A virtual hit for MLB Advanced Media

Virtualization helps MLB Advanced Media get a new application up in midseason and promises to play a big role in its new data center and beyond

December is a relatively slow time of year at MLB Advanced Media, the company that brings you the official Major League Baseball Web sites. From pitch-by-pitch accounts of games to streaming audio and video -- plus news, schedules, statistics and more -- it has baseball covered. Doing so requires serious horsepower, so much so that the company's Manhattan data center is pretty much tapped out in terms of space and power, according to Ryan Nelson, director of operations for the firm. Strategic use of virtualization technology enabled him nevertheless to forge ahead with implementing new products during the 2007 season, and promises to smooth a shift to a new data center in Chicago in time for the 2008 season.

How long have you been using virtualization technology?

It's all pretty new. We are a homogeneous Sun shop, so we're not really touching a lot of the VMwares of the world. One of the big features of Solaris 10 is Solaris Containers and Zones. We started using Solaris Zones in the last year to actually split off server environments, development environments and [quality assurance] environments.

During the 2007 season we got hit with a big new challenge we didn't find out about until the All-Star break, which was to add a chat product. There was pressure to get it lit up before September so fans could chat about the playoff races and use it during the playoffs. But it was a big, ambitious project and I didn't have any rack space or spare power and [there was] no time to order new machines. So, we worked with a company called Joyent in California that provides hosting using virtual zones and virtual storage.

We said to Joyent, 'We need 30 machines; 10 in a development cluster and two more gangs of 10 as big chat clusters.' And so the MLB chat client was basically turned up in a couple of days vs. a month or two that it would have taken us to get somebody to ship and install all these machines. And then we developed like crazy for about a month, tested for another three weeks, then launched it.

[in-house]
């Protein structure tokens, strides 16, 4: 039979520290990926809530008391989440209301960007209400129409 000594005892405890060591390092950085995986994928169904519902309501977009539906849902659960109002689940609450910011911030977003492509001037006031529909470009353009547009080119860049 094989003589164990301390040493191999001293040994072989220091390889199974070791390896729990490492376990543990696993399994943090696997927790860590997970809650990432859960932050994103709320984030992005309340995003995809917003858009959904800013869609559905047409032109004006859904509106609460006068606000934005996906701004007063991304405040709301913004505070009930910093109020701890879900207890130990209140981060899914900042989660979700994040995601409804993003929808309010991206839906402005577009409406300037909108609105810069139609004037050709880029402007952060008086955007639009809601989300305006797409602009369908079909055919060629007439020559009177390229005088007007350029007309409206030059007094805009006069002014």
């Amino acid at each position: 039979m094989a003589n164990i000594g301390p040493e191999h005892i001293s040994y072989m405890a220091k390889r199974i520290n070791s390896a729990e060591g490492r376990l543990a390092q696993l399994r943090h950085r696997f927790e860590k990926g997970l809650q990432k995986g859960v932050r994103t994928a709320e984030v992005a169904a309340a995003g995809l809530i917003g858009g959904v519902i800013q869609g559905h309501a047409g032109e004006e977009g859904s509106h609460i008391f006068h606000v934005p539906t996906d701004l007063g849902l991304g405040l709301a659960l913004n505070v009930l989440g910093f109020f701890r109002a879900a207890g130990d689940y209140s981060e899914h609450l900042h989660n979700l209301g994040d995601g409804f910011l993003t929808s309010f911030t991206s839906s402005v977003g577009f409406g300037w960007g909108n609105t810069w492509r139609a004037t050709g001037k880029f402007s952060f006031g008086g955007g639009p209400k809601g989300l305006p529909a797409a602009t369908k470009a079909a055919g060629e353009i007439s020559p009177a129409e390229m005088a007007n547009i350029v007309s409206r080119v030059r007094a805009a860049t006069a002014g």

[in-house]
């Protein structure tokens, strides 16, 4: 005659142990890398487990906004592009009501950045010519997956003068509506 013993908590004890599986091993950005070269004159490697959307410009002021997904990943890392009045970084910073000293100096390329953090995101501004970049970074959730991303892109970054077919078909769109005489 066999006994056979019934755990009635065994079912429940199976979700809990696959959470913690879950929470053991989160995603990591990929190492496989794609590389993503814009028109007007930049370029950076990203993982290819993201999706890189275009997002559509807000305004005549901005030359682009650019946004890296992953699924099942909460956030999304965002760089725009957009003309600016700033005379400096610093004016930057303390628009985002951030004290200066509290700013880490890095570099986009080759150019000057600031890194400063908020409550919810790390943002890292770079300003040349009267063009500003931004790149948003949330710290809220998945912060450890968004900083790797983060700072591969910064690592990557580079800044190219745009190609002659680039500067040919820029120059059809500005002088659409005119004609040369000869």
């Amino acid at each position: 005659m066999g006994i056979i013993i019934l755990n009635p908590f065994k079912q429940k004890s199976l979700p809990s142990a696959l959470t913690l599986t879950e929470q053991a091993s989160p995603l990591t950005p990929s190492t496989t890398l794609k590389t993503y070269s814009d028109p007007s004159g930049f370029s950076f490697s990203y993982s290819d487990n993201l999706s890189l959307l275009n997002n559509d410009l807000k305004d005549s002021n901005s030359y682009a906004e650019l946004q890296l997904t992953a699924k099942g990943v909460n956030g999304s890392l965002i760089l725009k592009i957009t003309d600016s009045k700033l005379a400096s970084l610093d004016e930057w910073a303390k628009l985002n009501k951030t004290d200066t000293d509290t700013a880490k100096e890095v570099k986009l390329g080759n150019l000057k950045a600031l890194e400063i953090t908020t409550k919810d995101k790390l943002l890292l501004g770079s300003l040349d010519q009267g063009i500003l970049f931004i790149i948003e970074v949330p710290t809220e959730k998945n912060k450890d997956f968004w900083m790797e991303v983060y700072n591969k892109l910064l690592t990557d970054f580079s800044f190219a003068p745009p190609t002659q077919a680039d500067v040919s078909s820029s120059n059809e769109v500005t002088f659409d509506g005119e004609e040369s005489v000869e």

At launch time we asked for another 16G bytes of RAM in each server. It scaled very well. When the playoffs and World Series came around, we ordered up 15 more machines and got twice as much memory and processors installed on them, as well as on the ones we already had. Joyent dials all this up and down. As soon as the World Series is over, we call and say, 'Thanks, that was great. Let's scale down to a skeleton crew of these machines.' So, when I have a need for it, we pay for the utilization. When we don't, we don't. We can turn it up and down as we need to.

We can respond to new projects really quickly, and it also lets us try out new products. If our chat product had been a huge failure, we could've turned the whole thing off and it wouldn't have been a big deal. It makes it easy to try new things. We don't have to sign a contract, get approvals and all that.

We can also respond to the seasonal load changes. And we can also respond to differences in the season that we know are coming. In April, we're focusing on registering new users and selling new products. On draft day, I might need to really beef up my stat resources because people are querying our minor-league stats engine to see who this guy is they just drafted. In the middle of July I may need an additional 10 machines to be generating the CAPTCHA images and processing All-Star balloting. All-Star balloting is about four days of crazy database load, and then it goes back to nothing.

Give us a sense of the MLB.com infrastructure.

In terms of Web servers, we have roughly 100 at our New York data center, and we have a second data center in Chicago that is just about to go online that has 130 servers. So, by the time we get cooking on the 2008 season, we'll have in production about 180 of those.

So you're just wrapping up the new center?

We've had it for about a year, but it's been in build-out phase. Part of the reason we're interested in virtualization is because of the power, space and data-center-capacity pain -- we've certainly felt that. We were actually in a facility in Chicago and outgrew it before we got in production, and so moved to another facility from the same company. We knew we would need more floor space and more power. We're finishing it this off-season. Once Chicago comes online, we're going to take much of the New York data center offline and rebuild it.

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